unemployment of African American men

From: Rakesh Bhandari (rakeshb@STANFORD.EDU)
Date: Mon Jul 19 2004 - 13:30:56 EDT

An Emerging Catastrophe

Published: July 19, 2004

Drive through some of the black neighborhoods in
cities and towns across America and you will see the
evidence of an emerging catastrophe - levels of male
joblessness that mock the very idea of stable, viable

This slow death of the hopes, pride and well-being of
huge numbers of African-Americans is going unnoticed
by most other Americans and by political leaders of
both parties.

A new study of black male employment trends has come
up with the following extremely depressing finding:
"By 2002, one of every four black men in the U.S. was
idle all year long. This idleness rate was twice as
high as that of white and Hispanic males."

It's possible the rate of idleness is even higher,
said the lead author of the study, Andrew Sum, who is
director of the Center for Labor Market Studies at
Northeastern University in Boston.

"That was a conservative count," he said. The study
did not consider homeless men or those in jail or
prison. It is believed that up to 10 percent of the
black male population under age 40 is incarcerated.

While some of the men not working undoubtedly were ill
or disabled, the 25 percent figure is still
staggeringly high. And for some segments of the black
male population, the situation is even worse.

Among black male dropouts, for example, 44 percent
were idle year-round, as were nearly 42 of every 100
black men aged 55 to 64.

"I was surprised by the magnitude of the population
that was idle all year-round," said Professor Sum.
"Typically, some groups will find work part of the
year, but not the other part, and you end up with a
high joblessness rate. But here we've got a growing
number of men just not working at all."

Black men, already in an employment crisis, were hit
particularly hard by the last recession and have not
done well in the fitful recovery that followed.
Jobless rates for some subgroups, black teenagers for
example, have been all but off the charts.

Professor Sum and his colleagues got closer than
official statistics usually get to the dismal
employment reality of black men by using the so-called
employment-population ratio, which represents the
percentage of a given population that is employed at a
given time. The government's official unemployment
statistics are often misleading, particularly because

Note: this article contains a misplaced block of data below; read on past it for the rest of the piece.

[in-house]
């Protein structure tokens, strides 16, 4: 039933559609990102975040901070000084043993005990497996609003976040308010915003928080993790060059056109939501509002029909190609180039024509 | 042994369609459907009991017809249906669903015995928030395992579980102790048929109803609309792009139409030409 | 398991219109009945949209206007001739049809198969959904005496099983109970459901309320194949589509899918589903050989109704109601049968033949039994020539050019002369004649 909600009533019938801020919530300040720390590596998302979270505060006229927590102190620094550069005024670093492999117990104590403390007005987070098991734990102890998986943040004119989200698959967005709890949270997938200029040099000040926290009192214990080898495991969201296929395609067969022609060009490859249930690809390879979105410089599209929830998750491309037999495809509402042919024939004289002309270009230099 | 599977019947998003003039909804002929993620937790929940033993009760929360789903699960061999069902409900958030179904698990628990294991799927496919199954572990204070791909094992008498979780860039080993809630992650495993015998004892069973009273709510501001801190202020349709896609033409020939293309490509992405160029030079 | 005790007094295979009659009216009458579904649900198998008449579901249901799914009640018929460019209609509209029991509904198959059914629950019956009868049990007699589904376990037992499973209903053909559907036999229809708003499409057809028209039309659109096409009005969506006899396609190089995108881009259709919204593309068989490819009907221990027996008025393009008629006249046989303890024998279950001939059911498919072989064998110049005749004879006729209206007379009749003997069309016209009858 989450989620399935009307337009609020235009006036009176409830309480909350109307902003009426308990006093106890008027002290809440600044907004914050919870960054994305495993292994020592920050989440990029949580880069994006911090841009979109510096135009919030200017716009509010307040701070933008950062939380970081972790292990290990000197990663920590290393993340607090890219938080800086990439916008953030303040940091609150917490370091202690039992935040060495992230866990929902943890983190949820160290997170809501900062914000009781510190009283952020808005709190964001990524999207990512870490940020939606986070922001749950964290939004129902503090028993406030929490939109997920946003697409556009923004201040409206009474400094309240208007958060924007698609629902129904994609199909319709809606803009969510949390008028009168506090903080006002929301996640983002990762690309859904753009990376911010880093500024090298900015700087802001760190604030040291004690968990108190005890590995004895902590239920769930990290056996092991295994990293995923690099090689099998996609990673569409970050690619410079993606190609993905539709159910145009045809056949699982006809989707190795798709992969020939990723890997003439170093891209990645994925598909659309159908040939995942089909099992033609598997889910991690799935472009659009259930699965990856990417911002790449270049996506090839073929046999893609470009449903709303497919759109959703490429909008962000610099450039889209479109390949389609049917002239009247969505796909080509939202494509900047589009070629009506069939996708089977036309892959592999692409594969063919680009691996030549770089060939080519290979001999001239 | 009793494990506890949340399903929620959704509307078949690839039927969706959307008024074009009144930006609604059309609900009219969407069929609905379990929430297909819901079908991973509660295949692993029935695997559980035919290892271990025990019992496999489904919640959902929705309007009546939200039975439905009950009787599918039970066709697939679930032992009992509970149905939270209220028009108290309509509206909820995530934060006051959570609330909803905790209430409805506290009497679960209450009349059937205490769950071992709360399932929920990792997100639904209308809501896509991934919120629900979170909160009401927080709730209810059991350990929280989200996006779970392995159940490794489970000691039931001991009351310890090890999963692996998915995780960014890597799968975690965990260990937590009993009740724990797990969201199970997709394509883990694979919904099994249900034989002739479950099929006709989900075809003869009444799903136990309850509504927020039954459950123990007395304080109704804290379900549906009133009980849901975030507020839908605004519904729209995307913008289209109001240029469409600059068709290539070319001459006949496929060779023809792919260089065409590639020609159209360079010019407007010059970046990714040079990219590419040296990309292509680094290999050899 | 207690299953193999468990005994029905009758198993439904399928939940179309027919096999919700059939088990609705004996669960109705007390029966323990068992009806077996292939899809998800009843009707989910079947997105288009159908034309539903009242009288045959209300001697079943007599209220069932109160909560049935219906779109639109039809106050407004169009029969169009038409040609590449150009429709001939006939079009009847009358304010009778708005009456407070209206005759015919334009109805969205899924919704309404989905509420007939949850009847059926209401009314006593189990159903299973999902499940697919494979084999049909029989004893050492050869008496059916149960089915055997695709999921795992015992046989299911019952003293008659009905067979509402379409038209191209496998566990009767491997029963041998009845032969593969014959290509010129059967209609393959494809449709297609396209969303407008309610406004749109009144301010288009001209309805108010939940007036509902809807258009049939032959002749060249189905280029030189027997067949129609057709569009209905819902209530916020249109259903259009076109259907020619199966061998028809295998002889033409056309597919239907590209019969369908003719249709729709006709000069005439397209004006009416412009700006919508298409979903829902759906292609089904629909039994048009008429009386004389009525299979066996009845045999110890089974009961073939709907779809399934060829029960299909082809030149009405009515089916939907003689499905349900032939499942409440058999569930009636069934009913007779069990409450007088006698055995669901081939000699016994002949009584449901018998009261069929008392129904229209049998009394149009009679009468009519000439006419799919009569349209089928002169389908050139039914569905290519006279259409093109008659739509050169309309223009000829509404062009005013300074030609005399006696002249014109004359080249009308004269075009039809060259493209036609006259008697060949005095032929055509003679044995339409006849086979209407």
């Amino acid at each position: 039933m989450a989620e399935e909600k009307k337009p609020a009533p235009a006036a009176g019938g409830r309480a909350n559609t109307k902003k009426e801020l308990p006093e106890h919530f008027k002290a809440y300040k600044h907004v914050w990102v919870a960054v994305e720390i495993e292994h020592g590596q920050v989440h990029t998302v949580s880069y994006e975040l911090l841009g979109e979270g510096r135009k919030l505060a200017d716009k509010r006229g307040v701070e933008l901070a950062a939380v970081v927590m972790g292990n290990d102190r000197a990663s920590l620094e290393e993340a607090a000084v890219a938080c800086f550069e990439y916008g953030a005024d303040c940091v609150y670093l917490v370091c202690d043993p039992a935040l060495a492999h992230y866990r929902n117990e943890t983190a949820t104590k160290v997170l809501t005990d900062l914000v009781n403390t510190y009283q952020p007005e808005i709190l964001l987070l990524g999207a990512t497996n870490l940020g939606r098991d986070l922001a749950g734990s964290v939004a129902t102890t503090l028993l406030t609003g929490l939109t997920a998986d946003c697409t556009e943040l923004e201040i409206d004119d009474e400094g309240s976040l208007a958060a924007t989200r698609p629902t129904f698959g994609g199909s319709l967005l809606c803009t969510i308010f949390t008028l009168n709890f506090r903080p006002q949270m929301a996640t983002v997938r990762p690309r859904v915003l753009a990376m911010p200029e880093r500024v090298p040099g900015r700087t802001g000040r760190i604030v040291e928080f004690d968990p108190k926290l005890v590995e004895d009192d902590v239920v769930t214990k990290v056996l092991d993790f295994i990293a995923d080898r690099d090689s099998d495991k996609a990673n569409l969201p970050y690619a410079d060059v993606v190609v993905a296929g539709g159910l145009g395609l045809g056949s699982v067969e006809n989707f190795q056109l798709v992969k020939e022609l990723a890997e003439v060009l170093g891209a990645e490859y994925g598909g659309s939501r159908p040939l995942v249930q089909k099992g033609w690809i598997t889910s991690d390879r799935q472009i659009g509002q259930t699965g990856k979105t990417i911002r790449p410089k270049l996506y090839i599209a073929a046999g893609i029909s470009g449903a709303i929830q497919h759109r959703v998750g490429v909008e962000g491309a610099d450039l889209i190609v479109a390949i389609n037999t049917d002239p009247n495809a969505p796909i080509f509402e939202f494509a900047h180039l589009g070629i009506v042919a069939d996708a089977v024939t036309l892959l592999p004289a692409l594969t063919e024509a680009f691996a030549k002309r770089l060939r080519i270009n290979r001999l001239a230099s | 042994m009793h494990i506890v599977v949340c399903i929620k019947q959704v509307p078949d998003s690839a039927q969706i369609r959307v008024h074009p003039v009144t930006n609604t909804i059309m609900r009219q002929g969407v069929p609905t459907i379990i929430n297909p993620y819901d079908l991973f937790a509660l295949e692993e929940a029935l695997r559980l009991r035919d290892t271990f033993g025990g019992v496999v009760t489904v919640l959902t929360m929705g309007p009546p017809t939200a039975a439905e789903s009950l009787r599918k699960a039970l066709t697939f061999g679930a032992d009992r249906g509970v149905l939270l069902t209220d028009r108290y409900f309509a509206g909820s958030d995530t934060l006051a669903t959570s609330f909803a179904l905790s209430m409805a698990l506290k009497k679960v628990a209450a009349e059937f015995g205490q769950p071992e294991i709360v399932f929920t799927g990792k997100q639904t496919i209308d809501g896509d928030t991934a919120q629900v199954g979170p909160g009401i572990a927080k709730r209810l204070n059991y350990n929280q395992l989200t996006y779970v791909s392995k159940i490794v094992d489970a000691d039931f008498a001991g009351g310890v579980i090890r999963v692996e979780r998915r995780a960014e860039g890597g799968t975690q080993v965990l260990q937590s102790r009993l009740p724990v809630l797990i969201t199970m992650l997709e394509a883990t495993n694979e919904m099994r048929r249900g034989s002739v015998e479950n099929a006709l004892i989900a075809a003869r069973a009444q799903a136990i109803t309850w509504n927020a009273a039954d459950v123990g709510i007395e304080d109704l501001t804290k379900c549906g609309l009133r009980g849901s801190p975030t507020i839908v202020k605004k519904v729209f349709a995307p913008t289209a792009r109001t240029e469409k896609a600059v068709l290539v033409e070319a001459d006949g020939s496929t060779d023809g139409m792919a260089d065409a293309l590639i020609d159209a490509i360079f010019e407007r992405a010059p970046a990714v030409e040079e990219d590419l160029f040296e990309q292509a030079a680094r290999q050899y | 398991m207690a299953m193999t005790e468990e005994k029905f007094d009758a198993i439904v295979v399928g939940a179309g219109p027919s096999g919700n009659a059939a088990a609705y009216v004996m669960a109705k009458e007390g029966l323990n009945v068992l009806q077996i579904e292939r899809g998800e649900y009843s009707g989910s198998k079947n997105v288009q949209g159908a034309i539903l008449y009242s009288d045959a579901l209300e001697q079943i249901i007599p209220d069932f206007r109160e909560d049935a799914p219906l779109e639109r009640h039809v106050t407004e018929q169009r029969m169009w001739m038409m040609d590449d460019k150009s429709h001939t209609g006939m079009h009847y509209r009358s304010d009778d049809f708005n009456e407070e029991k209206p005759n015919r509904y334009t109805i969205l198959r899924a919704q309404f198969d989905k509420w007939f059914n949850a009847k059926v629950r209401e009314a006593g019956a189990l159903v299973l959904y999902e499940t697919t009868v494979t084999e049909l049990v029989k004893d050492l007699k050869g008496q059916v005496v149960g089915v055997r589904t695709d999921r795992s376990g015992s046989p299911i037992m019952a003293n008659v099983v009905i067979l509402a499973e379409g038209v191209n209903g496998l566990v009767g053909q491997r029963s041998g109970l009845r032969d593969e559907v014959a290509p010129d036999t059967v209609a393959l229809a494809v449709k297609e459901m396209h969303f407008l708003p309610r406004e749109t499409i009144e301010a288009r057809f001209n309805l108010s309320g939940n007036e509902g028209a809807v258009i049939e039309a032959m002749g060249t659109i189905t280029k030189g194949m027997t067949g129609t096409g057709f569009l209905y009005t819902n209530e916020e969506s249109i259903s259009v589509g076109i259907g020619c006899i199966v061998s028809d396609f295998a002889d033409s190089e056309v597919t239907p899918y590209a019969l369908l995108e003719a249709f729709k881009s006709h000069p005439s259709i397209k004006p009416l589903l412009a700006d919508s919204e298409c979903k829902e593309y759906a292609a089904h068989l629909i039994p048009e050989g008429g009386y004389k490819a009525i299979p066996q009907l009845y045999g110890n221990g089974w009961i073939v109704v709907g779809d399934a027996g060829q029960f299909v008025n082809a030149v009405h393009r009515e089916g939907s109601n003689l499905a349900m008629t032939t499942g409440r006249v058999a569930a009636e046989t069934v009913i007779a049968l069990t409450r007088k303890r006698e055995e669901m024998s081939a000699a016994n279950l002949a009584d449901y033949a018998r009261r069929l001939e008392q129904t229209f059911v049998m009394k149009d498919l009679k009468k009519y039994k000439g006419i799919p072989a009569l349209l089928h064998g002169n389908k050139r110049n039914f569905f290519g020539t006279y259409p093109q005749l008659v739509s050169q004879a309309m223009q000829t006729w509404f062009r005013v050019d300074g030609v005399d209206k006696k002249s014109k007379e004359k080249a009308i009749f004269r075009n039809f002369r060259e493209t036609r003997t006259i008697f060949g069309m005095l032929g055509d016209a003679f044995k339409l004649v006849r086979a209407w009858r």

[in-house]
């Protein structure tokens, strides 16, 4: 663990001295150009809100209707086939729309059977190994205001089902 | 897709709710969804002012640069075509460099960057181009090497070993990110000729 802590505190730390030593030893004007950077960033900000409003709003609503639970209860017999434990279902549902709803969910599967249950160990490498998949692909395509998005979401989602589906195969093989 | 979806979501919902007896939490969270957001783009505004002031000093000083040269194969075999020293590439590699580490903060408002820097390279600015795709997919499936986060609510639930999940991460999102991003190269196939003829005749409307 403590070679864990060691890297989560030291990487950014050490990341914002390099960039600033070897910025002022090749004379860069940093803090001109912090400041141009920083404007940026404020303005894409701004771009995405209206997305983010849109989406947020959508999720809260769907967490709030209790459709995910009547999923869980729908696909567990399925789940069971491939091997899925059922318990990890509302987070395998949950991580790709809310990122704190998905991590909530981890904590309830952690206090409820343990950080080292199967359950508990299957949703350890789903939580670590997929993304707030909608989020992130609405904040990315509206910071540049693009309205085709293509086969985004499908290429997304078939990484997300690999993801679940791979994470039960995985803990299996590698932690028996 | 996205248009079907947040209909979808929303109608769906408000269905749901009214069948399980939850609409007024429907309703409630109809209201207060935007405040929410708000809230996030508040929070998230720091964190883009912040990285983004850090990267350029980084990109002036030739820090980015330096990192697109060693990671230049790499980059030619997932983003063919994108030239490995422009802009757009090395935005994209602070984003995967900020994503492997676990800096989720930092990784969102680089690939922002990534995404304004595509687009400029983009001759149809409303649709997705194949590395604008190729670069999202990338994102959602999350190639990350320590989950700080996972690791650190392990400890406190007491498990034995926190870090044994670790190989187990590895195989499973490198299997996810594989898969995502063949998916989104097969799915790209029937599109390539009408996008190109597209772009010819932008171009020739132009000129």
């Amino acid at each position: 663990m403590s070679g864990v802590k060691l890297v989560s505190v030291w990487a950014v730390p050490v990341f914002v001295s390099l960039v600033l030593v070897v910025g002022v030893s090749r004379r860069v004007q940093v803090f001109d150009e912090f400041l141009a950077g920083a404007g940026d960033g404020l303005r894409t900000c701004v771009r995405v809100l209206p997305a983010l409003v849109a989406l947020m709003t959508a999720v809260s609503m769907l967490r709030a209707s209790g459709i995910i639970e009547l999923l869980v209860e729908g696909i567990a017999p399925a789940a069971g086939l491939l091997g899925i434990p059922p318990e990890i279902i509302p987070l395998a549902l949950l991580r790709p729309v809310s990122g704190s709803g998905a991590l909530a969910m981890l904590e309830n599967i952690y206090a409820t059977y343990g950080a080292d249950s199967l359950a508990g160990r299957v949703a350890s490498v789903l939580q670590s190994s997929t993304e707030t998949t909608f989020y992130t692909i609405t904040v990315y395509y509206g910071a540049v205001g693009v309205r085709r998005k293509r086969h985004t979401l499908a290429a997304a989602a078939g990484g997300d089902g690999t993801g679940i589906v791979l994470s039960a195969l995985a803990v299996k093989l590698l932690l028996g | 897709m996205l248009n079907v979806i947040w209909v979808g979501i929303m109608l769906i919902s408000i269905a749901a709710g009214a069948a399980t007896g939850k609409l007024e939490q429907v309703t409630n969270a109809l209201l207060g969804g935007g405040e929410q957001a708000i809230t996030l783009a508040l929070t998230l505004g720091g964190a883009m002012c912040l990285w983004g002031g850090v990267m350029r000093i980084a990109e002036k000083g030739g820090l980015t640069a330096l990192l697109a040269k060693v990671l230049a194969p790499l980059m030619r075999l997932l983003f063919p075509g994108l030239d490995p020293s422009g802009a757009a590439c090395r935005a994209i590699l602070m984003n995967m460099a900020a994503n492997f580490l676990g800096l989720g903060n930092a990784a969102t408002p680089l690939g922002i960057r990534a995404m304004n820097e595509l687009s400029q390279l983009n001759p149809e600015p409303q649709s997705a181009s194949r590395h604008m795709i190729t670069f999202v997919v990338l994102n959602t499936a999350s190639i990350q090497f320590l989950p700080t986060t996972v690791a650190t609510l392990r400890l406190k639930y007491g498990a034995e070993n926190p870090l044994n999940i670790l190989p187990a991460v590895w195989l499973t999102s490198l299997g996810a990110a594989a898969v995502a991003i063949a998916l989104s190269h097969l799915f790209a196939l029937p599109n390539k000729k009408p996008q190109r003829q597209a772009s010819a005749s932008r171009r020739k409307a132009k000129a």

people who have stopped looking for work are not

Things fall apart when 25 percent of the male
population is jobless. (This does not even begin to
address the very serious problems of underemployment,
such as part-time or temporary jobs, and extremely
low-wage work.) Men in a permanent state of
joblessness are in no position to take on the roles of
husband and father. Marriage? Forget about it. Child
support? Ditto.

For the most part, jobless men are not viewed as
marriageable material by women. And they are hardly
role models for young people.

Those who remain jobless for a substantial period of
time run the risk of becoming permanently

This is a tragic situation for the men and their
families and a serious problem for society at large.
Such a huge all-but-permanently-unemployed population
is an obstacle to efforts to achieve full employment
and its accompanying benefits. These men are not
contributing to tax revenues and they are consuming
public and social services. And some, inevitably, are
engaged in criminal and other anti-social behavior.

Figuring out ways to get this population gainfully
employed would turn a net societal deficit into a real

Finally, it's just wrong to allow so many Americans to
remain in a state of social and economic degradation
without attempting to alter the conditions responsible
for their suffering.

Education is one of the keys here. As Professor Sum
found, 44 percent of black men with no high school
diploma were idle year-round versus 26 percent of
those with a diploma, and 13 percent of those with a
bachelor's (or higher) degree.

The distance from the idleness of the street corner to
the warmth of a thriving family is not really that
far, especially when a helping hand is offered. But
we'll never offer the helping hand if we fail to
recognize that there's a problem.


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